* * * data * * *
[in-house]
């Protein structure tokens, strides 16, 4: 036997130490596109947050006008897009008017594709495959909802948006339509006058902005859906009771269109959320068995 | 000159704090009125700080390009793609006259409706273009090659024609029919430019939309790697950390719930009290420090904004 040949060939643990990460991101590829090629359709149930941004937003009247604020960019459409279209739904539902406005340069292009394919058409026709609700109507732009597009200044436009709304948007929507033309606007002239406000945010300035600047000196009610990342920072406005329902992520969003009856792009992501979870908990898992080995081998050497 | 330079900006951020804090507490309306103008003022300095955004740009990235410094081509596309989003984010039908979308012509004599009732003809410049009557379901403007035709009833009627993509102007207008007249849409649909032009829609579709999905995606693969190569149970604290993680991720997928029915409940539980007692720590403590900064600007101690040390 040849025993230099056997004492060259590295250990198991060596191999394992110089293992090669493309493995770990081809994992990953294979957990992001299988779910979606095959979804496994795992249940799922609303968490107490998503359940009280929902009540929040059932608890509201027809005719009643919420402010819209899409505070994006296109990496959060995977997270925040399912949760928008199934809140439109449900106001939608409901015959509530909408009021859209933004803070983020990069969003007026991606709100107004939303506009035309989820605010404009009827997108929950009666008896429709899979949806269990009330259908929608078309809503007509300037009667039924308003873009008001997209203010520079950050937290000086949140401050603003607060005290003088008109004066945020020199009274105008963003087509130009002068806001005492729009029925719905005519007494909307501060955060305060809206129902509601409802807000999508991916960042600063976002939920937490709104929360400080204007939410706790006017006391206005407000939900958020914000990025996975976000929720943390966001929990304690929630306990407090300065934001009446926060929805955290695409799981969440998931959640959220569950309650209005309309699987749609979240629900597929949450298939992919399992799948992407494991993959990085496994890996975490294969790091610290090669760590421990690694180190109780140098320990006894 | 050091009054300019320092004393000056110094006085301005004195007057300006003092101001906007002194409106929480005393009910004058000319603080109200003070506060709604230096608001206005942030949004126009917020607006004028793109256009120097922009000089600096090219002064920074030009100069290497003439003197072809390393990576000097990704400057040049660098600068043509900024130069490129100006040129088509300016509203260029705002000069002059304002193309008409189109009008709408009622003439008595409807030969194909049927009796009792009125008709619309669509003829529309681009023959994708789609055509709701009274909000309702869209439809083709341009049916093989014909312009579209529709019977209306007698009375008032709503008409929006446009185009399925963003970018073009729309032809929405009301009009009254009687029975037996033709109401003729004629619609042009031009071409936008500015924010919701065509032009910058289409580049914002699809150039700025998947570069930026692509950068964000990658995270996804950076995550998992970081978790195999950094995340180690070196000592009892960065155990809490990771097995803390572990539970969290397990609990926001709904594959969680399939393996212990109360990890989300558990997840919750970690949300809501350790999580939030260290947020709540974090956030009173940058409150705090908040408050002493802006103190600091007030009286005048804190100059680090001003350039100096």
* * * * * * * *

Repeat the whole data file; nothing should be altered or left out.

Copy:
[in-house]
């Protein structure tokens, strides 16, 4: 036997130490596109947050006008897009008017594709495959909802948006339509006058902005859906009771269109959320068995 | 000159704090009125700080390009793609006259409706273009090659024609029919430019939309790697950390719930009290420090904004 040949060939643990990460991101590829090629359709149930941004937003009247604020960019459409279209739904539902406005340069292009394919058409026709609700109507732009597009200044436009709304948007929507033309606007002239406000945010300035600047000196009610990342920072406005329902992520969003009856792009992501979870908990898992080995081998050497 | 330079900006951020804090507490309306103008003022300095955004740009990235410094081509596309989003984010039908979308012509004599009732003809410049009557379901403007035709009833009627993509102007207008007249849409649909032009829609579709999905995606693969190569149970604290993680991720997928029915409940539980007692720590403590900064600007101690040390 040849025993230099056997004492060259590295250990198991060596191999394992110089293992090669493309493995770990081809994992990953294979957990992001299988779910979606095959979804496994795992249940799922609303968490107490998503359940009280929902009540929040059932608890509201027809005719009643919420402010819209899409505070994006296109990496959060995977997270925040399912949760928008199934809140439109449900106001939608409901015959509530909408009021859209933004803070983020990069969003007026991606709100107004939303506009035309989820605010404009009827997108929950009666008896429709899979949806269990009330259908929608078309809503007509300037009667039924308003873009008001997209203010520079950050937290000086949140401050603003607060005290003088008109004066945020020199009274105008963003087509130009002068806001005492729009029925719905005519007494909307501060955060305060809206129902509601409802807000999508991916960042600063976002939920937490709104929360400080204007939410706790006017006391206005407000939900958020914000990025996975976000929720943390966001929990304690929630306990407090300065934001009446926060929805955290695409799981969440998931959640959220569950309650209005309309699987749609979240629900597929949450298939992919399992799948992407494991993959990085496994890996975490294969790091610290090669760590421990690694180190109780140098320990006894 | 050091009054300019320092004393000056110094006085301005004195007057300006003092101001906007002194409106929480005393009910004058000319603080109200003070506060709604230096608001206005942030949004126009917020607006004028793109256009120097922009000089600096090219002064920074030009100069290497003439003197072809390393990576000097990704400057040049660098600068043509900024130069490129100006040129088509300016509203260029705002000069002059304002193309008409189109009008709408009622003439008595409807030969194909049927009796009792009125008709619309669509003829529309681009023959994708789609055509709701009274909000309702869209439809083709341009049916093989014909312009579209529709019977209306007698009375008032709503008409929006446009185009399925963003970018073009729309032809929405009301009009009254009687029975037996033709109401003729004629619609042009031009071409936008500015924010919701065509032009910058289409580049914002699809150039700025998947570069930026692509950068964000990658995270996804950076995550998992970081978790195999950094995340180690070196000592009892960065155990809490990771097995803390572990539970969290397990609990926001709904594959969680399939393996212990109360990890989300558990997840919750970690949300809501350790999580939030260290947020709540974090956030009173940058409150705090908040408050002493802006103190600091007030009286005048804190100059680090001003350039100096």